The Entry-Level Analysis Project Final Report and the Entry-Level Education Blueprint were released today, and it’s a whopper…266 pages in the Report, and 527 pages in the blueprint. Obviously, I haven’t read that all this morning. I do want to take the time to express my appreciation for the collaboration among the Coalition (ABMP, AFMTE, AMTA, COMTA, FSMTB, MTF, and NCBTMB) and to Anne Williams of ABMP in particular, for spearheading the project. Both documents were co-authored by the ELAP workgroup, which included Pat Archer, Clint Chandler, Rick Garbowski, Tom Lochhaas, Jim O’Hara, Cynthia Ribeiro, and Anne Williams.
According to the Report, at the initial meeting of the Coalition in 2011, two pressing issues were identified: the inconsistent quality, depth, and focus of entry-level massage programs, and the lack of licensure portability from state to state.
The big recommendation is that 625 hours of education are needed just to give students the core basics that they need for entry-level competency. According to the report, currently 28 states only require 500 hours; 7 require between 570 and 600, and 10 states require more than 625 hours. In my opinion only, no matter how wonderful the Blueprint, those states that already have higher standards won’t be inclined to dumb it down for the rest. New York and Nebraska, for example, both have 1000-hour requirements. I don’t see portability happening there–ever–unless every other state decides to come up to that level. However, the Report does reference a 2012 study that states the average massage program in the US is 697 hours–so maybe even in the states with the 500-hour requirement, there is a tendency to do more than required–and that’s nice.
For those schools that are less than 625 hours, this recommendation would undoubtedly increase financial costs to the owner that would have to be passed along to the student.
The shocking news, to me, is the statement that 40-50% of graduates are leaving the field within two years of graduation! I would be interested to know exactly how those figures were arrived at.The Report cites unrealistic expectations about the physical demands of massage and compensation, and the evolving life circumstances of 20-somethings. I’m personally not sure how relevant the 20-somethings are; it’s been my own experience in the past 15 years that there are as many middle-aged people (whatever that is, nowadays) that take up massage as a second career as there are young people who jump in right out of high school.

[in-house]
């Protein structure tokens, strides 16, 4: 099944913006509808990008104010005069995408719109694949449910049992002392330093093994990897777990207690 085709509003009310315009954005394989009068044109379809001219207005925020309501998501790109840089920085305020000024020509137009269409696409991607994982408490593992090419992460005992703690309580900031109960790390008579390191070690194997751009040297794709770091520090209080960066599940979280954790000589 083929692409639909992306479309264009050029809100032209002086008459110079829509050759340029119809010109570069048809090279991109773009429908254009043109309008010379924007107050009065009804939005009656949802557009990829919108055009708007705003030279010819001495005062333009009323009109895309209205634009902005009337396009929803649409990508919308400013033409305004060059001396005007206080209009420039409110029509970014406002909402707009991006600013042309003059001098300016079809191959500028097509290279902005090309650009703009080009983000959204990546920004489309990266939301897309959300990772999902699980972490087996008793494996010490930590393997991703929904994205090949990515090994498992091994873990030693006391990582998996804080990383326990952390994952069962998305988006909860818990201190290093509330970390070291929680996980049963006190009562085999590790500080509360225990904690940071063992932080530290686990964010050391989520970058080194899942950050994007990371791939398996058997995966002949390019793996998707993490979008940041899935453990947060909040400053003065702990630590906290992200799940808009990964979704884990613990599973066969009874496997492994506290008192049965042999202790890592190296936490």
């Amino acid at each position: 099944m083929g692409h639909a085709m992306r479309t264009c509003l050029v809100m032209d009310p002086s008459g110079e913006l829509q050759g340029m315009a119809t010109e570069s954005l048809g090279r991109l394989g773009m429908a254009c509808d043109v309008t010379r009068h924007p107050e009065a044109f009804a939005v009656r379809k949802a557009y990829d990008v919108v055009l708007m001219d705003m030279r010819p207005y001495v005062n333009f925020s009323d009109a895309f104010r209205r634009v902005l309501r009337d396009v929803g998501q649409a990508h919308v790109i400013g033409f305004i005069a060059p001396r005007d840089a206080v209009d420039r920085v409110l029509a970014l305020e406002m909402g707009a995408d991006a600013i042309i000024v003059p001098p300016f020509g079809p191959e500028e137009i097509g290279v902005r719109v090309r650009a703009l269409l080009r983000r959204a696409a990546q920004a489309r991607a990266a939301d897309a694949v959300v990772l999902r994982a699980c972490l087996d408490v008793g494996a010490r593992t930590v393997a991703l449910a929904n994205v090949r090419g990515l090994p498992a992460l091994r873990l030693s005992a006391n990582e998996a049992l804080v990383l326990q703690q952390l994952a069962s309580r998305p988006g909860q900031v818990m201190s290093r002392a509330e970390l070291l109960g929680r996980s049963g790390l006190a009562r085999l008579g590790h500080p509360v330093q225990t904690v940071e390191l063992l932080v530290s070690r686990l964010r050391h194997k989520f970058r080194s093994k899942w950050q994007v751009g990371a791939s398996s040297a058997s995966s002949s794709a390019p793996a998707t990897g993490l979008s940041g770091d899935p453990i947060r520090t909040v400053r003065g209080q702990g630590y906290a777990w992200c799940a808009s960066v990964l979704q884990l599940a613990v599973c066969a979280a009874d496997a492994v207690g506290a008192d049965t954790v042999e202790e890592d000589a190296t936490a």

The workgroup would like to encourage everyone to pay more attention to the core curriculum than the hours. According to the document, this can serve everyone:
- The Federation can use it as a guideline for the Model Practice Act
- The state boards can use it in setting hours for education
- The AFMTE can use it in setting teacher standards
- COMTA can use it in evaluating massage and bodywork criteria for accreditation
- the NCBTMB can use it for identifying entry-level vs. advanced knowledge for Board Certification
- Professional membership associations can use it in shaping membership criteria
- School owners, administrators and faculty can use it in validating curricula and adopting consistent learning outcomes
- Potential massage therapy students, as they are deciding where to enroll.
There is, within the document, the subtopics of Eastern bodywork, TCM, concepts of qi and all the accompaniments to that, with the caveat that schools may choose to integrate that according to their own philosophy. The focus is on the application of Shiatsu, tui na and Thai massage, which I will not argue the efficacy of, without personally buying into the theory behind them. I’m not going to have this argument here because it wears me out, and frankly, I’m outnumbered.
There is no doubt that a huge amount of work went into this project. Personally, I gave a lot of feedback on it during the calls for comments that happened some months ago, as did several other educators I know. I wasn’t crazy about this idea when it was initially introduced, and I was further distressed by the way the review and comment process was set up…I didn’t think it was good to have such a piecemeal approach to it, but in reality, I feel that the chance that many more people would have responded to the whole thing is probably relatively slim…it would have been just as long in any case. Anne Williams stated during one of the presentations on it that I attended last year that it isn’t perfect, but what is? I sincerely do commend everyone who gave of their time and effort on this huge undertaking. I plan to say more about it after I’ve read every page.